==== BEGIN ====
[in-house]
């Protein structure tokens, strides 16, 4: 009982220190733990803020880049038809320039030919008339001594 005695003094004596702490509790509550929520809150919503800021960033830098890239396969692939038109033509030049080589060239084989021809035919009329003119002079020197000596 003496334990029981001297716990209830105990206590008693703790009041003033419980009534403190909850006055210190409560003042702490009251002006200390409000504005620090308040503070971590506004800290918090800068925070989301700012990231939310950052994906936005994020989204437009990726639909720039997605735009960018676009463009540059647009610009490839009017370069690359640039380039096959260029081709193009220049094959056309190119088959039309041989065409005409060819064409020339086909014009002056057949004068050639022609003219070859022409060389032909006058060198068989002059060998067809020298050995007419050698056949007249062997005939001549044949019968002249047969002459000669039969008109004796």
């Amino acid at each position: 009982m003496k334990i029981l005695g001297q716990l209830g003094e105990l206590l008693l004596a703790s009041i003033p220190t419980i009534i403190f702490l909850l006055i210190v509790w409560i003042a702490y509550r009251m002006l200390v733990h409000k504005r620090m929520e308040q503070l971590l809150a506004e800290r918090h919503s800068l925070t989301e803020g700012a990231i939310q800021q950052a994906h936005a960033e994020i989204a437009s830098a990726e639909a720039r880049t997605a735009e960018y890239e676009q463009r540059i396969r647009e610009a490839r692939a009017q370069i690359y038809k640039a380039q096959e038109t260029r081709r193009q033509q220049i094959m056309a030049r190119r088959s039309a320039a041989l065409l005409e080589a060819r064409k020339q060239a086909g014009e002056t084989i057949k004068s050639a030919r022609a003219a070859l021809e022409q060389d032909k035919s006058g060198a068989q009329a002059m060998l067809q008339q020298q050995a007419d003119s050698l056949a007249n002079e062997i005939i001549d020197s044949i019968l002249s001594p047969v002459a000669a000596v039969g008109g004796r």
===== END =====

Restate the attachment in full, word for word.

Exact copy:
[in-house]
């Protein structure tokens, strides 16, 4: 009982220190733990803020880049038809320039030919008339001594 005695003094004596702490509790509550929520809150919503800021960033830098890239396969692939038109033509030049080589060239084989021809035919009329003119002079020197000596 003496334990029981001297716990209830105990206590008693703790009041003033419980009534403190909850006055210190409560003042702490009251002006200390409000504005620090308040503070971590506004800290918090800068925070989301700012990231939310950052994906936005994020989204437009990726639909720039997605735009960018676009463009540059647009610009490839009017370069690359640039380039096959260029081709193009220049094959056309190119088959039309041989065409005409060819064409020339086909014009002056057949004068050639022609003219070859022409060389032909006058060198068989002059060998067809020298050995007419050698056949007249062997005939001549044949019968002249047969002459000669039969008109004796």
């Amino acid at each position: 009982m003496k334990i029981l005695g001297q716990l209830g003094e105990l206590l008693l004596a703790s009041i003033p220190t419980i009534i403190f702490l909850l006055i210190v509790w409560i003042a702490y509550r009251m002006l200390v733990h409000k504005r620090m929520e308040q503070l971590l809150a506004e800290r918090h919503s800068l925070t989301e803020g700012a990231i939310q800021q950052a994906h936005a960033e994020i989204a437009s830098a990726e639909a720039r880049t997605a735009e960018y890239e676009q463009r540059i396969r647009e610009a490839r692939a009017q370069i690359y038809k640039a380039q096959e038109t260029r081709r193009q033509q220049i094959m056309a030049r190119r088959s039309a320039a041989l065409l005409e080589a060819r064409k020339q060239a086909g014009e002056t084989i057949k004068s050639a030919r022609a003219a070859l021809e022409q060389d032909k035919s006058g060198a068989q009329a002059m060998l067809q008339q020298q050995a007419d003119s050698l056949a007249n002079e062997i005939i001549d020197s044949i019968l002249s001594p047969v002459a000669a000596v039969g008109g004796r």